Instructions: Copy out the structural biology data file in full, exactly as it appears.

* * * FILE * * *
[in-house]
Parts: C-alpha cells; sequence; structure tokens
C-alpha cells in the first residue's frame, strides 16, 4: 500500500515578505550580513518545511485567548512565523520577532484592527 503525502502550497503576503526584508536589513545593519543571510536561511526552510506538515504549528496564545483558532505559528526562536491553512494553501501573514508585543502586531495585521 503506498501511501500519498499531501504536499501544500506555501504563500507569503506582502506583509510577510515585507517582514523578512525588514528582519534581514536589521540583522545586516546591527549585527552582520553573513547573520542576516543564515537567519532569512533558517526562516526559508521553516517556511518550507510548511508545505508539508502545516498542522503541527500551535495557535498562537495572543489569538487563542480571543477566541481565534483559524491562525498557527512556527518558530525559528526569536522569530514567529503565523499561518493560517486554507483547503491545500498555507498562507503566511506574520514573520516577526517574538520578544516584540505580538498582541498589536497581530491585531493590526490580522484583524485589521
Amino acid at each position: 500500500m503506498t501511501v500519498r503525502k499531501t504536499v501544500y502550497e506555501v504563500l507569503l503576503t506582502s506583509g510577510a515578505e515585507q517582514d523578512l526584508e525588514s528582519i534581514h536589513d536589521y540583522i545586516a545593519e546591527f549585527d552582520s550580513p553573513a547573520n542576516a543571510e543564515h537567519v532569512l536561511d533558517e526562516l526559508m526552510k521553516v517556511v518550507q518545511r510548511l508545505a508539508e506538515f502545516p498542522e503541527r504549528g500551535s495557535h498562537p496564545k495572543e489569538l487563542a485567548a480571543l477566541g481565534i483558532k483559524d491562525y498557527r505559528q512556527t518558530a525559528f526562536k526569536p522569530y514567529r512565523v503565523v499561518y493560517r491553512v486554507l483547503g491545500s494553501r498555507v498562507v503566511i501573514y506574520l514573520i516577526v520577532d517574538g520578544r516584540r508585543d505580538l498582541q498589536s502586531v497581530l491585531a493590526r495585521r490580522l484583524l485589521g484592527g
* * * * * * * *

[in-house]
Parts: C-alpha cells; sequence; structure tokens
C-alpha cells in the first residue's frame, strides 16, 4: 500500500515578505550580513518545511485567548512565523520577532484592527 503525502502550497503576503526584508536589513545593519543571510536561511526552510506538515504549528496564545483558532505559528526562536491553512494553501501573514508585543502586531495585521 503506498501511501500519498499531501504536499501544500506555501504563500507569503506582502506583509510577510515585507517582514523578512525588514528582519534581514536589521540583522545586516546591527549585527552582520553573513547573520542576516543564515537567519532569512533558517526562516526559508521553516517556511518550507510548511508545505508539508502545516498542522503541527500551535495557535498562537495572543489569538487563542480571543477566541481565534483559524491562525498557527512556527518558530525559528526569536522569530514567529503565523499561518493560517486554507483547503491545500498555507498562507503566511506574520514573520516577526517574538520578544516584540505580538498582541498589536497581530491585531493590526490580522484583524485589521
Amino acid at each position: 500500500m503506498t501511501v500519498r503525502k499531501t504536499v501544500y502550497e506555501v504563500l507569503l503576503t506582502s506583509g510577510a515578505e515585507q517582514d523578512l526584508e525588514s528582519i534581514h536589513d536589521y540583522i545586516a545593519e546591527f549585527d552582520s550580513p553573513a547573520n542576516a543571510e543564515h537567519v532569512l536561511d533558517e526562516l526559508m526552510k521553516v517556511v518550507q518545511r510548511l508545505a508539508e506538515f502545516p498542522e503541527r504549528g500551535s495557535h498562537p496564545k495572543e489569538l487563542a485567548a480571543l477566541g481565534i483558532k483559524d491562525y498557527r505559528q512556527t518558530a525559528f526562536k526569536p522569530y514567529r512565523v503565523v499561518y493560517r491553512v486554507l483547503g491545500s494553501r498555507v498562507v503566511i501573514y506574520l514573520i516577526v520577532d517574538g520578544r516584540r508585543d505580538l498582541q498589536s502586531v497581530l491585531a493590526r495585521r490580522l484583524l485589521g484592527g